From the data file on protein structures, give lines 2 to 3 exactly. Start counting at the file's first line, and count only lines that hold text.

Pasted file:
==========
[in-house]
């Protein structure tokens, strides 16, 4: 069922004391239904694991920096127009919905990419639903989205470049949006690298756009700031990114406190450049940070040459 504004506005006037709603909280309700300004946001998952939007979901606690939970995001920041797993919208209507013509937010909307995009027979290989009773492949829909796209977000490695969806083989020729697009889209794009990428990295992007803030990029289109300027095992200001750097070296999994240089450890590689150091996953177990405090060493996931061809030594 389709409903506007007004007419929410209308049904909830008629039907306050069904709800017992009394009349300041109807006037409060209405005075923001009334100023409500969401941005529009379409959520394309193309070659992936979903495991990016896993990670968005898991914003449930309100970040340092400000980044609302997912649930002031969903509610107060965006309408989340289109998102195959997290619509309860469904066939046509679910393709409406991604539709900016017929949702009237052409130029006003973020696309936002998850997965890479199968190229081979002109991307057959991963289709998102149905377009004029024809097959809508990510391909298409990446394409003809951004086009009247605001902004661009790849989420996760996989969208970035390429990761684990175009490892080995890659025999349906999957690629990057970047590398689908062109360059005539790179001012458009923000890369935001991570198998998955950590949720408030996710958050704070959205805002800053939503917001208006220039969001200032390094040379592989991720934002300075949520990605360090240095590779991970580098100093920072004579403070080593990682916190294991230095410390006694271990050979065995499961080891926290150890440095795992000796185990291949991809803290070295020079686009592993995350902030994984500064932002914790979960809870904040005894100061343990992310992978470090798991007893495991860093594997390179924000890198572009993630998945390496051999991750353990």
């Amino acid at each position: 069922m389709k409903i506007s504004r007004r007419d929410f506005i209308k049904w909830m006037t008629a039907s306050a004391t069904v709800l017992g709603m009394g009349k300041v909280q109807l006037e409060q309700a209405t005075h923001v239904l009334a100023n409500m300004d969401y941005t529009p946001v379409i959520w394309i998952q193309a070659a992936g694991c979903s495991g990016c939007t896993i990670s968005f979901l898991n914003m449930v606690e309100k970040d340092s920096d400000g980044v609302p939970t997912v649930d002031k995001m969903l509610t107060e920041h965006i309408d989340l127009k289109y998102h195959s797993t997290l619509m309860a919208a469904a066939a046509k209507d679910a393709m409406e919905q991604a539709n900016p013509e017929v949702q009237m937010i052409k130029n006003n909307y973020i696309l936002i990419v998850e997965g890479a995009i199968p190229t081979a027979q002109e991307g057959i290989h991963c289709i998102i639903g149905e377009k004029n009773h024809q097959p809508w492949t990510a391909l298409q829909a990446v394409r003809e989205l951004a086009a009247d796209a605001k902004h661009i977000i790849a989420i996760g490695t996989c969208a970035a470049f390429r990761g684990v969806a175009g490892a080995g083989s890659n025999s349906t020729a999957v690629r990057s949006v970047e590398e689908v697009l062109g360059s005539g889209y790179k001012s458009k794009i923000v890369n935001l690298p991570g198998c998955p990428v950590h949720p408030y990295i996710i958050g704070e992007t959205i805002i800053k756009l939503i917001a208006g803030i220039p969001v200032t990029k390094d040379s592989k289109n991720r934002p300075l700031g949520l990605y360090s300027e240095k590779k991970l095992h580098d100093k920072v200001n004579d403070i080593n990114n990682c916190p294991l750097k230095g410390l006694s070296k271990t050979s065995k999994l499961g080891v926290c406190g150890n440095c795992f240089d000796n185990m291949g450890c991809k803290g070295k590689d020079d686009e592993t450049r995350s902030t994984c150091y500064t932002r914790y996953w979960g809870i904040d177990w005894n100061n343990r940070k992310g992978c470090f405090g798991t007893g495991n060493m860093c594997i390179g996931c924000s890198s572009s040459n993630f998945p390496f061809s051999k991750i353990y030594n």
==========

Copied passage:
């Protein structure tokens, strides 16, 4: 069922004391239904694991920096127009919905990419639903989205470049949006690298756009700031990114406190450049940070040459 504004506005006037709603909280309700300004946001998952939007979901606690939970995001920041797993919208209507013509937010909307995009027979290989009773492949829909796209977000490695969806083989020729697009889209794009990428990295992007803030990029289109300027095992200001750097070296999994240089450890590689150091996953177990405090060493996931061809030594 389709409903506007007004007419929410209308049904909830008629039907306050069904709800017992009394009349300041109807006037409060209405005075923001009334100023409500969401941005529009379409959520394309193309070659992936979903495991990016896993990670968005898991914003449930309100970040340092400000980044609302997912649930002031969903509610107060965006309408989340289109998102195959997290619509309860469904066939046509679910393709409406991604539709900016017929949702009237052409130029006003973020696309936002998850997965890479199968190229081979002109991307057959991963289709998102149905377009004029024809097959809508990510391909298409990446394409003809951004086009009247605001902004661009790849989420996760996989969208970035390429990761684990175009490892080995890659025999349906999957690629990057970047590398689908062109360059005539790179001012458009923000890369935001991570198998998955950590949720408030996710958050704070959205805002800053939503917001208006220039969001200032390094040379592989991720934002300075949520990605360090240095590779991970580098100093920072004579403070080593990682916190294991230095410390006694271990050979065995499961080891926290150890440095795992000796185990291949991809803290070295020079686009592993995350902030994984500064932002914790979960809870904040005894100061343990992310992978470090798991007893495991860093594997390179924000890198572009993630998945390496051999991750353990």
């Amino acid at each position: 069922m389709k409903i506007s504004r007004r007419d929410f506005i209308k049904w909830m006037t008629a039907s306050a004391t069904v709800l017992g709603m009394g009349k300041v909280q109807l006037e409060q309700a209405t005075h923001v239904l009334a100023n409500m300004d969401y941005t529009p946001v379409i959520w394309i998952q193309a070659a992936g694991c979903s495991g990016c939007t896993i990670s968005f979901l898991n914003m449930v606690e309100k970040d340092s920096d400000g980044v609302p939970t997912v649930d002031k995001m969903l509610t107060e920041h965006i309408d989340l127009k289109y998102h195959s797993t997290l619509m309860a919208a469904a066939a046509k209507d679910a393709m409406e919905q991604a539709n900016p013509e017929v949702q009237m937010i052409k130029n006003n909307y973020i696309l936002i990419v998850e997965g890479a995009i199968p190229t081979a027979q002109e991307g057959i290989h991963c289709i998102i639903g149905e377009k004029n009773h024809q097959p809508w492949t990510a391909l298409q829909a990446v394409r003809e989205l951004a086009a009247d796209a605001k902004h661009i977000i790849a989420i996760g490695t996989c969208a970035a470049f390429r990761g684990v969806a175009g490892a080995g083989s890659n025999s349906t020729a999957v690629r990057s949006v970047e590398e689908v697009l062109g360059s005539g889209y790179k001012s458009k794009i923000v890369n935001l690298p991570g198998c998955p990428v950590h949720p408030y990295i996710i958050g704070e992007t959205i805002i800053k756009l939503i917001a208006g803030i220039p969001v200032t990029k390094d040379s592989k289109n991720r934002p300075l700031g949520l990605y360090s300027e240095k590779k991970l095992h580098d100093k920072v200001n004579d403070i080593n990114n990682c916190p294991l750097k230095g410390l006694s070296k271990t050979s065995k999994l499961g080891v926290c406190g150890n440095c795992f240089d000796n185990m291949g450890c991809k803290g070295k590689d020079d686009e592993t450049r995350s902030t994984c150091y500064t932002r914790y996953w979960g809870i904040d177990w005894n100061n343990r940070k992310g992978c470090f405090g798991t007893g495991n060493m860093c594997i390179g996931c924000s890198s572009s040459n993630f998945p390496f061809s051999k991750i353990y030594n």